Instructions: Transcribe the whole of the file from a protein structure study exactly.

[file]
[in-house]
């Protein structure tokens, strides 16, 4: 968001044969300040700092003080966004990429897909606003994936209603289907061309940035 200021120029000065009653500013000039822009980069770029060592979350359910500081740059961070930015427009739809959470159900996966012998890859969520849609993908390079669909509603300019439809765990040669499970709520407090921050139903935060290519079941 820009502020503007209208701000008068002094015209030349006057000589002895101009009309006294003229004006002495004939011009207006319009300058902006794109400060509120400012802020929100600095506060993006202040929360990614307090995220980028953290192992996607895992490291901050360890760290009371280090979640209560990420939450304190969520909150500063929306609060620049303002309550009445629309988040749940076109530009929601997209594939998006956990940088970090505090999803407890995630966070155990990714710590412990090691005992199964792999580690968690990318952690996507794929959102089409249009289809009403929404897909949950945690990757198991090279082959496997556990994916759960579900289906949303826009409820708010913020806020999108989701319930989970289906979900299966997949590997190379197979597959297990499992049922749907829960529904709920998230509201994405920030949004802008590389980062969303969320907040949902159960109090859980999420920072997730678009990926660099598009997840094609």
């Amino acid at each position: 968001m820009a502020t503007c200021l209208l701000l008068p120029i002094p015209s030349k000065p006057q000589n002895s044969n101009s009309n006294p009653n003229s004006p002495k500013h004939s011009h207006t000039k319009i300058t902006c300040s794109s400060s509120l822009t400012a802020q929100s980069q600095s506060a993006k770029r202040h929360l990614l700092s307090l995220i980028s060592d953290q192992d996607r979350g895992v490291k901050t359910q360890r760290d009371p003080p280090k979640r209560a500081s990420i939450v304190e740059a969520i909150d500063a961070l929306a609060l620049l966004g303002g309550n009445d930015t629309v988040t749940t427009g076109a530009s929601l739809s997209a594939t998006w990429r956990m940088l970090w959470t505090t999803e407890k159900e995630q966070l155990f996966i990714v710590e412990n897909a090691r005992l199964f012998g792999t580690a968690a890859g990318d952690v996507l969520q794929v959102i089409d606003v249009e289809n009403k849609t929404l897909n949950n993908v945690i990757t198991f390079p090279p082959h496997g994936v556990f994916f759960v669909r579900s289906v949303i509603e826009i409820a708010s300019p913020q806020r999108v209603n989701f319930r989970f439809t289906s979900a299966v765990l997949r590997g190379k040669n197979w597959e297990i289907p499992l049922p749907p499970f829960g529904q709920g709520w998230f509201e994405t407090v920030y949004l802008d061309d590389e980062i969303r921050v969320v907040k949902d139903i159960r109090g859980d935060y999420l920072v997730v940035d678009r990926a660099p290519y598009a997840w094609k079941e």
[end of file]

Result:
[in-house]
């Protein structure tokens, strides 16, 4: 968001044969300040700092003080966004990429897909606003994936209603289907061309940035 200021120029000065009653500013000039822009980069770029060592979350359910500081740059961070930015427009739809959470159900996966012998890859969520849609993908390079669909509603300019439809765990040669499970709520407090921050139903935060290519079941 820009502020503007209208701000008068002094015209030349006057000589002895101009009309006294003229004006002495004939011009207006319009300058902006794109400060509120400012802020929100600095506060993006202040929360990614307090995220980028953290192992996607895992490291901050360890760290009371280090979640209560990420939450304190969520909150500063929306609060620049303002309550009445629309988040749940076109530009929601997209594939998006956990940088970090505090999803407890995630966070155990990714710590412990090691005992199964792999580690968690990318952690996507794929959102089409249009289809009403929404897909949950945690990757198991090279082959496997556990994916759960579900289906949303826009409820708010913020806020999108989701319930989970289906979900299966997949590997190379197979597959297990499992049922749907829960529904709920998230509201994405920030949004802008590389980062969303969320907040949902159960109090859980999420920072997730678009990926660099598009997840094609």
């Amino acid at each position: 968001m820009a502020t503007c200021l209208l701000l008068p120029i002094p015209s030349k000065p006057q000589n002895s044969n101009s009309n006294p009653n003229s004006p002495k500013h004939s011009h207006t000039k319009i300058t902006c300040s794109s400060s509120l822009t400012a802020q929100s980069q600095s506060a993006k770029r202040h929360l990614l700092s307090l995220i980028s060592d953290q192992d996607r979350g895992v490291k901050t359910q360890r760290d009371p003080p280090k979640r209560a500081s990420i939450v304190e740059a969520i909150d500063a961070l929306a609060l620049l966004g303002g309550n009445d930015t629309v988040t749940t427009g076109a530009s929601l739809s997209a594939t998006w990429r956990m940088l970090w959470t505090t999803e407890k159900e995630q966070l155990f996966i990714v710590e412990n897909a090691r005992l199964f012998g792999t580690a968690a890859g990318d952690v996507l969520q794929v959102i089409d606003v249009e289809n009403k849609t929404l897909n949950n993908v945690i990757t198991f390079p090279p082959h496997g994936v556990f994916f759960v669909r579900s289906v949303i509603e826009i409820a708010s300019p913020q806020r999108v209603n989701f319930r989970f439809t289906s979900a299966v765990l997949r590997g190379k040669n197979w597959e297990i289907p499992l049922p749907p499970f829960g529904q709920g709520w998230f509201e994405t407090v920030y949004l802008d061309d590389e980062i969303r921050v969320v907040k949902d139903i159960r109090g859980d935060y999420l920072v997730v940035d678009r990926a660099p290519y598009a997840w094609k079941e």